Then let's take the poorly vet up to a hospital in Nottinghamshire.

And let's have all the press in, milling around, then returning to their offices and homes.

Oh, and we're not actually sure how this is spread.

Is it me?

Monday, February 05, 2007

5 February: Durham

Not being familiar with the bus times, I checked Arriva's website; armed with a scrap of paper with the times on, I set off for the bus stop.

Every 15 minutes, they're supposed to come. It probably wasn't 7 and a half minutes early, more likely 7 and a half minutes late. I flashed my bus pass as I leapt on, and joined the 3 geriatric and 2 jobless passengers.

Give the driver his due - the speed he was going at, he must have made up some of the time before arrival in Durham. Not having been in the bus station for ages, I was slightly surprised to see it now has a roof and glass walls, but still has the same clientele as previously.

Having done my errands, I strolled up to Palace Green to eat my sandwich. A man hooked his dog's lead onto the bench and disappeared into the discreet public toilet. When he came out, and reclaimed the dog, which was by now drooling as she gazed at my sandwich, he suddenly exclaimed "I know you!"

It was the second time today I'd met someone whose face was familiar, but I couldn't remember their name or where we'd met. We had a pleasant chat, then I went into the Cathedral, intending to take some photos.

No cameras allowed. Oh well, a couple of outside photos, then.

The Sanctuary Knocker is well known. But the door of the Bede Chapel?

The arch has the same sort of zig-zag carving round the top as many of the arches inside the Cathedral.

Across Palace Green is the Castle:

On the other side of the Cathedral is a square with this archway to South Bailey:

From the Bailey, I walked down onto the riverbank, across Prebends Bridge, and along to the boathouse, from where I got this classic view of the Cathedral with the weir and the Fulling Mill (yes, that sort of fulling) in the foreground:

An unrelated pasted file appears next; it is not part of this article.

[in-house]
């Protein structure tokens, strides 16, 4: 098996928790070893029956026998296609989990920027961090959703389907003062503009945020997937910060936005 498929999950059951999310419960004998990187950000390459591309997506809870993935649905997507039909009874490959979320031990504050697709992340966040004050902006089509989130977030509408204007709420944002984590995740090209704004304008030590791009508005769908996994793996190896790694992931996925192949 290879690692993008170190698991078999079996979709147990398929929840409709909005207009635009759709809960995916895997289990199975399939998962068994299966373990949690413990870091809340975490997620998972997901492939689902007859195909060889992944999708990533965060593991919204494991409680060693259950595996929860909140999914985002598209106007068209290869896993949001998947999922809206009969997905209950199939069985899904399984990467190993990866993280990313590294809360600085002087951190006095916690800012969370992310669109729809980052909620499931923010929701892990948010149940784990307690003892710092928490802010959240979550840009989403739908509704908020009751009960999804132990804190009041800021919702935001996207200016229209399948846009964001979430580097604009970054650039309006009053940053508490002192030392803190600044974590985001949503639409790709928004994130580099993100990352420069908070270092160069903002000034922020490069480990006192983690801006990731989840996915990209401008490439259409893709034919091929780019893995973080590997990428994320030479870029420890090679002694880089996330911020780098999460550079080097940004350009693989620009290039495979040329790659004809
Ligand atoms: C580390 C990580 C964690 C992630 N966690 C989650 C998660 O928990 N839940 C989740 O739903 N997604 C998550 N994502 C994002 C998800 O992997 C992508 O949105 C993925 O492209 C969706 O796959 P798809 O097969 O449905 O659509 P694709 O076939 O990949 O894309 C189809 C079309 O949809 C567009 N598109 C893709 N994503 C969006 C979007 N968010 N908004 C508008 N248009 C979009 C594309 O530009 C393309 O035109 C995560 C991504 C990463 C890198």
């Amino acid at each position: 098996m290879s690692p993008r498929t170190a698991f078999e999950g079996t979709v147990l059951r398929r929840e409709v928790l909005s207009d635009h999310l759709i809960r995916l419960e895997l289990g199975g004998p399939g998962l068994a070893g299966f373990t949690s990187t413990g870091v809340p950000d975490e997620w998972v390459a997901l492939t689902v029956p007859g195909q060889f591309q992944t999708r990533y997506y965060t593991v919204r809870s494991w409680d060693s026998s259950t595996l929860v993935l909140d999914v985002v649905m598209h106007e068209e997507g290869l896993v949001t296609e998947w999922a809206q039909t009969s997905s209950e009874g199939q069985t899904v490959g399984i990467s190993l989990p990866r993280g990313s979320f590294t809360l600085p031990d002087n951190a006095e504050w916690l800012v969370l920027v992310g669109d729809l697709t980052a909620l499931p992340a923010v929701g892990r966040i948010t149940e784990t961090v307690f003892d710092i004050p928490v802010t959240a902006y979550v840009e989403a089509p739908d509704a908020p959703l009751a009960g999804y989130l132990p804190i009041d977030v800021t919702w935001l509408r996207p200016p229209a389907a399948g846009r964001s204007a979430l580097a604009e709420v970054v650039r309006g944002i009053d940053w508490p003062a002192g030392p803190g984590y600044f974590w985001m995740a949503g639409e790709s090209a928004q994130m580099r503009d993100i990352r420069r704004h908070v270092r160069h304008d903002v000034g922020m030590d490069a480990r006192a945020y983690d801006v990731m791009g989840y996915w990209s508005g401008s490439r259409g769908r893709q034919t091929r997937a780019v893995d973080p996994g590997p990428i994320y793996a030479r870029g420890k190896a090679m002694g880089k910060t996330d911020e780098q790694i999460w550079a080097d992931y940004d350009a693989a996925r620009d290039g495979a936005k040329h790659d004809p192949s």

And on towards the bridge and up the steps, where this view of the Castle (Pizza Hut below) was taken:

Back at the bus station, I checked the timetable, which bore no resemblance at all to the information from the website, and seemed to indicate a long wait. Within a few minutes, though, the bus I wanted arrived, and I was on my way home to a nice cup of tea.

Saturday, February 03, 2007

3 February: Garden life

Yesterday afternoon was so sunny and mild that I spent an hour or so out in the garden. First I stuck some sticks in the lawn to mark out a projected new bed (currently referred to as "the orchard", as we plan to plant two dwarf apple trees). There may be some adjustment before digging starts.

Then I weeded all the borders, finding the usual willowherb, masses of shepherd's purse, and even 2 nettles. After 4 and a half years of cultivation, and plants crammed closely together, the weeds are now reduced.

All the bird feeders have now been moved to the pergola, where they hang from hooks and from branches of the rose tree.

This morning the birdbaths were frozen again, so I went out and broke the ice for the pair of blackbirds who like to drink and bathe.

There has been a pair of robins coming in to feed for a few days; to begin with, I wasn't sure there were two, but yesterday evening I saw the pair together. It seems too early for them to be pairing up.

And our regular dunnock has been in the border when the robin has been taking food from one of the hanging feeders, and is now copying, flitting briefly onto the feeder perch and snatching a seed or two. Dunnocks are ground-feeding birds, so perhaps there is not enough to eat on the ground. There have been slug/snail trails on the paving, and there was a dozy fly in the conservatory one day, but it seems too cold still for most insects. The casts on the lawn show that we have a healthy population of worms, though.

And the hellebores are out, and bulbs are putting up shoots, and it's all quite spring-like, and we haven't had winter yet.

P.S. The emergency mittens are finished, and have been fulled. As soon as they are dry, they will be posted off.

Thursday, February 01, 2007

1 February: Television

This evening, to accompany my mitten knitting, I was watching TV.

The news irritated me - there's recently been a tendency to oppose *British* and *Muslim*, as if they were mutually exclusive.

No, no ; *British* describes nationality, and *Muslim* describes religion. People can be British, French, Chinese, Indian, etc. and at the same time Christian, Jewish, Muslim, Hindu, or whatever, in any sort of combination of nationality and religion. Because people have non-white skins, they are NOT automatically non-Christian, just as white skins are NOT automatically containing Christians. Some white skins, including mine, conceal Buddhists; others contain Jews, Zoroastrians, or Muslims. Lots of Britons have no particular religion - the same probably applies to people of other nationalities too.

I would have expected better from the BBC.


Also this evening I watched a programme purporting to give the truth about food. It concerned dieting, and I was interested as currently I would like to lose large lumps of fat from where my waist used to be. DH would also like his belt to go round his stomach, not under it.

Some of what was being shown was not relevant to vegetarians, but much stuff could be translated into Veggie quite easily. DH was delighted that one of the suggestions was Soup, as he is very fond of soup. I can cope with soup, as long as it has no salt, but plenty of lentils.

Enter a Soup Dragon, left.